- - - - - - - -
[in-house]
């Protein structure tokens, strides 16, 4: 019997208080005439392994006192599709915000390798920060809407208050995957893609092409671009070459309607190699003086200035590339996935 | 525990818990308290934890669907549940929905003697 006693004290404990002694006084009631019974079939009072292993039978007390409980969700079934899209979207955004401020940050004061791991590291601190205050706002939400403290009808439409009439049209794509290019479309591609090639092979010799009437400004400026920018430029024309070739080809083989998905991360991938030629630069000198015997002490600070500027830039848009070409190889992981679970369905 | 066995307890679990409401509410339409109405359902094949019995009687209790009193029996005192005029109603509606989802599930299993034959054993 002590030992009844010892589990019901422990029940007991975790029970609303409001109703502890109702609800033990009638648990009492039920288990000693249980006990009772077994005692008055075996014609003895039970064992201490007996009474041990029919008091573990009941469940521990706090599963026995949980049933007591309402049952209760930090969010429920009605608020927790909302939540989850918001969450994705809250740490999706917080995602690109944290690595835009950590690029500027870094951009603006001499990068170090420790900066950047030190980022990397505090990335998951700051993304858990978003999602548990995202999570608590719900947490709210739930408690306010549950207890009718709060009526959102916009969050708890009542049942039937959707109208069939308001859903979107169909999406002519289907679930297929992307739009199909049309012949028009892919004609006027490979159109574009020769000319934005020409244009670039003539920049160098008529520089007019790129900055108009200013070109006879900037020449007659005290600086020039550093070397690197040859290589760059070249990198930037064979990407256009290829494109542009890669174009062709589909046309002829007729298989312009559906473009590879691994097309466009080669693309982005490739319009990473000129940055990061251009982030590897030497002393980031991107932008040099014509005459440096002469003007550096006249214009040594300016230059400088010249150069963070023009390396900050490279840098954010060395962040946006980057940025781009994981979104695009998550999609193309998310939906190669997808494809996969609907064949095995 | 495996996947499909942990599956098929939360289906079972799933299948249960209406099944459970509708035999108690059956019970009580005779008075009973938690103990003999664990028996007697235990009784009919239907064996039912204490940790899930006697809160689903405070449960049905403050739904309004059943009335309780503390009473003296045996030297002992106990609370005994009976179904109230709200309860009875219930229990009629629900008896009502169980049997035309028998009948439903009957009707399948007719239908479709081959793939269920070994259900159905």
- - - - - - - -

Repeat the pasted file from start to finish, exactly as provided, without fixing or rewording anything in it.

[in-house]
């Protein structure tokens, strides 16, 4: 019997208080005439392994006192599709915000390798920060809407208050995957893609092409671009070459309607190699003086200035590339996935 | 525990818990308290934890669907549940929905003697 006693004290404990002694006084009631019974079939009072292993039978007390409980969700079934899209979207955004401020940050004061791991590291601190205050706002939400403290009808439409009439049209794509290019479309591609090639092979010799009437400004400026920018430029024309070739080809083989998905991360991938030629630069000198015997002490600070500027830039848009070409190889992981679970369905 | 066995307890679990409401509410339409109405359902094949019995009687209790009193029996005192005029109603509606989802599930299993034959054993 002590030992009844010892589990019901422990029940007991975790029970609303409001109703502890109702609800033990009638648990009492039920288990000693249980006990009772077994005692008055075996014609003895039970064992201490007996009474041990029919008091573990009941469940521990706090599963026995949980049933007591309402049952209760930090969010429920009605608020927790909302939540989850918001969450994705809250740490999706917080995602690109944290690595835009950590690029500027870094951009603006001499990068170090420790900066950047030190980022990397505090990335998951700051993304858990978003999602548990995202999570608590719900947490709210739930408690306010549950207890009718709060009526959102916009969050708890009542049942039937959707109208069939308001859903979107169909999406002519289907679930297929992307739009199909049309012949028009892919004609006027490979159109574009020769000319934005020409244009670039003539920049160098008529520089007019790129900055108009200013070109006879900037020449007659005290600086020039550093070397690197040859290589760059070249990198930037064979990407256009290829494109542009890669174009062709589909046309002829007729298989312009559906473009590879691994097309466009080669693309982005490739319009990473000129940055990061251009982030590897030497002393980031991107932008040099014509005459440096002469003007550096006249214009040594300016230059400088010249150069963070023009390396900050490279840098954010060395962040946006980057940025781009994981979104695009998550999609193309998310939906190669997808494809996969609907064949095995 | 495996996947499909942990599956098929939360289906079972799933299948249960209406099944459970509708035999108690059956019970009580005779008075009973938690103990003999664990028996007697235990009784009919239907064996039912204490940790899930006697809160689903405070449960049905403050739904309004059943009335309780503390009473003296045996030297002992106990609370005994009976179904109230709200309860009875219930229990009629629900008896009502169980049997035309028998009948439903009957009707399948007719239908479709081959793939269920070994259900159905």